So, the FIA really have made a clumsy decision with their expansion of the grid for the 2010 season. Encorporating new teams who have for the most part struggled to get out of the starting blocks, it has begun to become an embarassment for those involved in the initial decisions.
For the new teams able to produce at least a stable car for the season opener in Bahrain there is now the ever increasing possibility of an us and them scenario evolving. The established teams have welcomed them with open arms but are expected to destroy their lap times in at least the first few races of the season.
Of course we should not determine too much from pre-season testing, as different teams try different fuelling levels to discover the ins and outs of their cars. Their lap times as a result can be misleading. Yet for a team like Lotus, with single lap specialist Jarno Trulli at the helm, reports to be five seconds off the pace already are demoralising.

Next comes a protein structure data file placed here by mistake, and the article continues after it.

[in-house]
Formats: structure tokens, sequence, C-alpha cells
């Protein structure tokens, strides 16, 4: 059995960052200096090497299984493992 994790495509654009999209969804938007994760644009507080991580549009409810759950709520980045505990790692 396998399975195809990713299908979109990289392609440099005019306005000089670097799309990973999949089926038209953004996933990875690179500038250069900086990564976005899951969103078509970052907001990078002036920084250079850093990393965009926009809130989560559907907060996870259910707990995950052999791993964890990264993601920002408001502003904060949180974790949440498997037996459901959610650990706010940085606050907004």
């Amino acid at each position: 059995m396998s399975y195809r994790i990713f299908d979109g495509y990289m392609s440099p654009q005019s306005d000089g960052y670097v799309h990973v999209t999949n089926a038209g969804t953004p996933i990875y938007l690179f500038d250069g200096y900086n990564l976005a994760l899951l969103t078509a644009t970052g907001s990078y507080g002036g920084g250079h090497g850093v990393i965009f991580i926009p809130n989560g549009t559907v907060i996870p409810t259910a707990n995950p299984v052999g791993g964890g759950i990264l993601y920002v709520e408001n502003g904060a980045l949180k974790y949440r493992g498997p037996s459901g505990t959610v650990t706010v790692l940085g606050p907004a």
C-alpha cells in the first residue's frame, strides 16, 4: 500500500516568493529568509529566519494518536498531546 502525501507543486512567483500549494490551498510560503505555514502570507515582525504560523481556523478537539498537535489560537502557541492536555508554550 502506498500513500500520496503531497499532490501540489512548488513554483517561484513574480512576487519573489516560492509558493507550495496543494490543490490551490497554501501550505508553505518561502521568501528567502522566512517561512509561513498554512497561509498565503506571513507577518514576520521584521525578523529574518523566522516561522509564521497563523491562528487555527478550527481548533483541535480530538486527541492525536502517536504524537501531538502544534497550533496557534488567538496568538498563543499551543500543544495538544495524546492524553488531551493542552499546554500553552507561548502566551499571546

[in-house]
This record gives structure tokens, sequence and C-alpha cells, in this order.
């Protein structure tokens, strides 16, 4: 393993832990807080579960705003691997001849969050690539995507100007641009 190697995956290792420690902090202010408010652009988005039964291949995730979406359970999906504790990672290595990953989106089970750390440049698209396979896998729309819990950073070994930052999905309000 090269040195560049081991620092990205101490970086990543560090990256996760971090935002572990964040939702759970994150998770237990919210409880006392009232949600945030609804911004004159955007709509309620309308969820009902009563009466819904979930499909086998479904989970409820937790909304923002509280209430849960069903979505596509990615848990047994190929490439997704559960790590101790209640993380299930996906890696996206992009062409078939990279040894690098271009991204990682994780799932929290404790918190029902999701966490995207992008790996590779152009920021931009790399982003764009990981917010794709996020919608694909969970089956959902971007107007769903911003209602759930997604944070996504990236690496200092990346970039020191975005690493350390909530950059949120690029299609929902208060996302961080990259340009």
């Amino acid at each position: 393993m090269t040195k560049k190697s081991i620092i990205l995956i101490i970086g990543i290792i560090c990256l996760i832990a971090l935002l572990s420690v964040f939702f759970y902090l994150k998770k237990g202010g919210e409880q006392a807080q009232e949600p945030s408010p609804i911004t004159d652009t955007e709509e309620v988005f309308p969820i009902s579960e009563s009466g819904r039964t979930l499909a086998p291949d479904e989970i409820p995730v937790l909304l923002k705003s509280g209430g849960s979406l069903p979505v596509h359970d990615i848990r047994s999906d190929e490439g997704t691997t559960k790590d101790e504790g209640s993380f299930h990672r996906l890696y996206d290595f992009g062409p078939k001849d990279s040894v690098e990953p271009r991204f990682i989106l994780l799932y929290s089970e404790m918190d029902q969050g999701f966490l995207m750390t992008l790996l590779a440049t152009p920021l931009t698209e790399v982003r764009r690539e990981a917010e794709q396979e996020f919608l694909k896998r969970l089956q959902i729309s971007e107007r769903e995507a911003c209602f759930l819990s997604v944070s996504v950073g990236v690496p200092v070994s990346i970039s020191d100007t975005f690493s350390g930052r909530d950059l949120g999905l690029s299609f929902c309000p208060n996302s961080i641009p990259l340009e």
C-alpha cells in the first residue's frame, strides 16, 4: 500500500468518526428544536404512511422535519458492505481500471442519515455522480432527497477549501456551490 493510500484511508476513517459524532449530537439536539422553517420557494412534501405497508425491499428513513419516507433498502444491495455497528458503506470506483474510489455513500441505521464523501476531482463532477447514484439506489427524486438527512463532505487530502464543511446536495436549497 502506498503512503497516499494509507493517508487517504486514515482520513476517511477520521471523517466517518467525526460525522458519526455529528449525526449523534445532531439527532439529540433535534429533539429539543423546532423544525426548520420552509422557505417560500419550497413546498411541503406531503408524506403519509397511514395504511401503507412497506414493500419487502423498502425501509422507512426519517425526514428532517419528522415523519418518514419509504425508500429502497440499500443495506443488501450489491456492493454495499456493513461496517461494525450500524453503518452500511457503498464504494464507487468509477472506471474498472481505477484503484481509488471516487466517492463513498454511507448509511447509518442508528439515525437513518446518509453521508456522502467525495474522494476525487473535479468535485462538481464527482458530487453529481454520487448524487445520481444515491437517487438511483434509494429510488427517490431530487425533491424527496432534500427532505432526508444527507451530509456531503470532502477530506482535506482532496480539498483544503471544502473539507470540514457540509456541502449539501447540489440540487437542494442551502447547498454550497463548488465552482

Compare this to the backenders last year – Force India, who managed to keep within two seconds of the front of the field week in week out. Their deficit looks pale in comparison, leaving Lotus requiring multiple mini miracles to reduce the gap to a similar distance.
The other rookie teams appear worse off too.
With Campos racing under new management and a new name already, Virgin Racing yet to establish themselves regularly on track, and with US F1 deferring their entry for a year the future looks decidely grim for the new boys. Only Stefan GP’s overly confident claims of a 2010 campaign appears to be providing any form of excitement for the rookies.
What then will be the resulting effects on the rest of the pack as the season progresses?
Will the spectatorship and competitve edge actually become enhanced as was originally planned and will we as spectators be enticed more into the sport?